Burg Eltz is a well preserved castle crowning an over two hundred-foot high rock overlooking the valley of the river of the same name, about four miles from the point at which it joins the Mosel at Moselheim. It has belonged to the Counts of Eltz since the 12th Century; the family divided into three branches in the 13th Century but all shared the castle as joint heirs, up to a hundred members of the family living in much the same number of rooms. The hill opposite is occupied by the ruins of Trutz Eltz or Baldeneltz, a castle built in 1331 by Archbishop Baldwin of Trier who forced the Eltzs to surrender two years later, but Burg Eltz has, unusually for the area, never been destroyed by force. By the time of Turner's visits Burg Eltz was already attracting tourists, and a special viewing platform had been built above Trutz Eltz. (For Turner and Burg Eltz see Powell, op.cit., pp. 65, 73, 151-2, 183-4; this revises the information given in the same author's catalogue, Turner's Rivers of Europe, London, Tate Gallery, 1991, p. 48).
Although Turner had already visited the Rhine and the Mosel previously he did not make the detour to Burg Eltz until 1839, after which he paid a second visit, almost certainly in 1841. Each visit led to a small group of watercolours on grey paper. Two of 1840, relatively richly coloured and measuring approximately 5½ x 7½ inches, are in the Turner Bequest at Tate Britain (TB CCXCII- 8 and 41; see Powell, 1995, pp. 151-2, nos. 76 and 77, illustrated in colour); They are part of a larger group of drawings, similar in size and treatment, and including subjects from Cochem and Ehrenbreitstein (see Powell, 1995, pp. 145 - 55, nos. 67-81, illustrated, some in colour).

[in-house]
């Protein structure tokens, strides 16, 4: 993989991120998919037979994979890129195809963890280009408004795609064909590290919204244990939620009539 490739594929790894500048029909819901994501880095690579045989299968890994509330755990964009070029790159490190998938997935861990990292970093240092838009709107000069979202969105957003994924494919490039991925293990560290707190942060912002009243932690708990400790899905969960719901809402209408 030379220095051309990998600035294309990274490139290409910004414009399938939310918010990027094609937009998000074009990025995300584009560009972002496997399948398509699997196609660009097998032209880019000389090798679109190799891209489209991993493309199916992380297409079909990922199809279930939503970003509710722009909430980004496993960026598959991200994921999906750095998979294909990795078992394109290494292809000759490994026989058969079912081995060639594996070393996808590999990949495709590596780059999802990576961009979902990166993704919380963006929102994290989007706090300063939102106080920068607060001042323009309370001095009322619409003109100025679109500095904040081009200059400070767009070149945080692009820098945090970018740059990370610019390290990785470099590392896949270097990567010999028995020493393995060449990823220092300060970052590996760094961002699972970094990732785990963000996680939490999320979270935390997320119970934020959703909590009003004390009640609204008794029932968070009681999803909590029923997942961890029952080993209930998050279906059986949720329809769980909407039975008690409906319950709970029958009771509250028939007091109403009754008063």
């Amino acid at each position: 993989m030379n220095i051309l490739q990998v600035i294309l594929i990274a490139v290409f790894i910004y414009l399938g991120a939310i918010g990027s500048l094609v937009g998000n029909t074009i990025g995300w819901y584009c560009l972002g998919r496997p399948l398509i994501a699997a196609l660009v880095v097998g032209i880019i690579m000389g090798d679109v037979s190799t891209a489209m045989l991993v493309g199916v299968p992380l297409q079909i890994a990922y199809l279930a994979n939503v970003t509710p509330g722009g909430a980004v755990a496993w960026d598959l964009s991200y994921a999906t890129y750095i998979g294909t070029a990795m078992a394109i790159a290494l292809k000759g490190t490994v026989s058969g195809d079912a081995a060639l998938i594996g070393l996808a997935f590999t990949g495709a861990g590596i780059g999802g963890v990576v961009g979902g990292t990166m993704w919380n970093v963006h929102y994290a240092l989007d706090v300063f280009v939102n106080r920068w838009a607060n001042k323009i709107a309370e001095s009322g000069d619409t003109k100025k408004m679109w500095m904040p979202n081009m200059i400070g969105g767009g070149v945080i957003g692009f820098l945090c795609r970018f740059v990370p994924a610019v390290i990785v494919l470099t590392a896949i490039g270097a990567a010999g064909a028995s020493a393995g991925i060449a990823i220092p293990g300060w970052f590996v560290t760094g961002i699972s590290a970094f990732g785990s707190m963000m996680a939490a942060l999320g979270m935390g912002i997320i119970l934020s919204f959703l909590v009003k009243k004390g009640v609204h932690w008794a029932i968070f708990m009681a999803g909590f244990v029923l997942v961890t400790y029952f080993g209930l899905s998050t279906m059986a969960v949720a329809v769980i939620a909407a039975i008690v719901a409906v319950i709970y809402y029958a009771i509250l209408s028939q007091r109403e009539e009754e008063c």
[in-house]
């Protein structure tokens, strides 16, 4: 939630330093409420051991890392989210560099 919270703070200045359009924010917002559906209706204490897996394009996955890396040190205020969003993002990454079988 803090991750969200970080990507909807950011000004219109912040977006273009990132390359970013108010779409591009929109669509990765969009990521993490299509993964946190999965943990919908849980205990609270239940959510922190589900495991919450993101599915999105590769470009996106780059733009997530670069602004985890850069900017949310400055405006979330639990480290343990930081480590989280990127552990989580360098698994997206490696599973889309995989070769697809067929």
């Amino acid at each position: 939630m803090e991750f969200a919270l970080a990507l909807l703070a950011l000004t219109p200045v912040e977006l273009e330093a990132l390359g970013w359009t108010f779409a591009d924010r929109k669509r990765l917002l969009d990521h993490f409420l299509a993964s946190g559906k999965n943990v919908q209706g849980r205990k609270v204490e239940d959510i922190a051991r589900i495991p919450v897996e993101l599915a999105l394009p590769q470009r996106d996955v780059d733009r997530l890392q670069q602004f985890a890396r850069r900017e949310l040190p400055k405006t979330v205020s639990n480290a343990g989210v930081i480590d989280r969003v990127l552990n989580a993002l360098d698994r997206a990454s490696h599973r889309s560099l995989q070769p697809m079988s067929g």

The works in the second group, done circa 1841-2, are somewhat larger, approximately 6¼ x 9 inches, and are distinct in treatment, less finished, less colourful and with a considerable use of a reddish-brown ink and scratching out; the present work is typical. Moreover, whereas the drawings in the first group show the castle from above, those in the second are mainly seen from below (see A. Wilton, The Life and Work of J.M.W. Turner, Fribourg and London, 1979, p. 460, nos. 1333-5, illustrated, and Powell, 1995, pp. 183-4, nos. 111 and 112, illustrated in colour. As well as the three works in private collections recorded by Andrew Wilton, Powell mentions two more as having been sold at Sotheby's, New York, on 21 November 1980 and 22 May 1986; that the present work was in the first of these sales is confirmed by the vendor.
Not surprisingly the histories of the various watercolours of Burg Eltz are fairly confused, but the present drawing seems to have been in the U.S.A. for at least 75 years.
The backboard bears a label of the Cotswold Gallery in London (run by Hilda Finberg, wife of the Turner scholar, A.J. Finberg). The gallery exhibited at least two, if not more, drawings of Berg Eltz between 1930 and 1935. The catalogue entry which probably refers to the present drawing is that described as showing Schloss Eltz with the ruins of the Baldeneltz or Trutz Eltz; the dimensions are variously given as approximately 6¼ x 9¼ ins., and one catalogue gives the medium as 'pen, pencil, water-colour and knife on grey paper'. This seems to have been shown in three exhibitions in 1931 or 2[?], 1933 and 1935. This however conflicts with another label suggesting that our drawing was shown at the Fogg Museum in 1931 as well as in the 1940s. Less precisely described in the Cotswold Gallery catalogues was a view of Scholz Eltz, on the Moselle [sic] included in two exhibitions in 1930. To add to the confusion, the Sotheby's catalogue of 1980 conflates the history of the present drawing with that of A. Wilton, op.cit., no. 1335.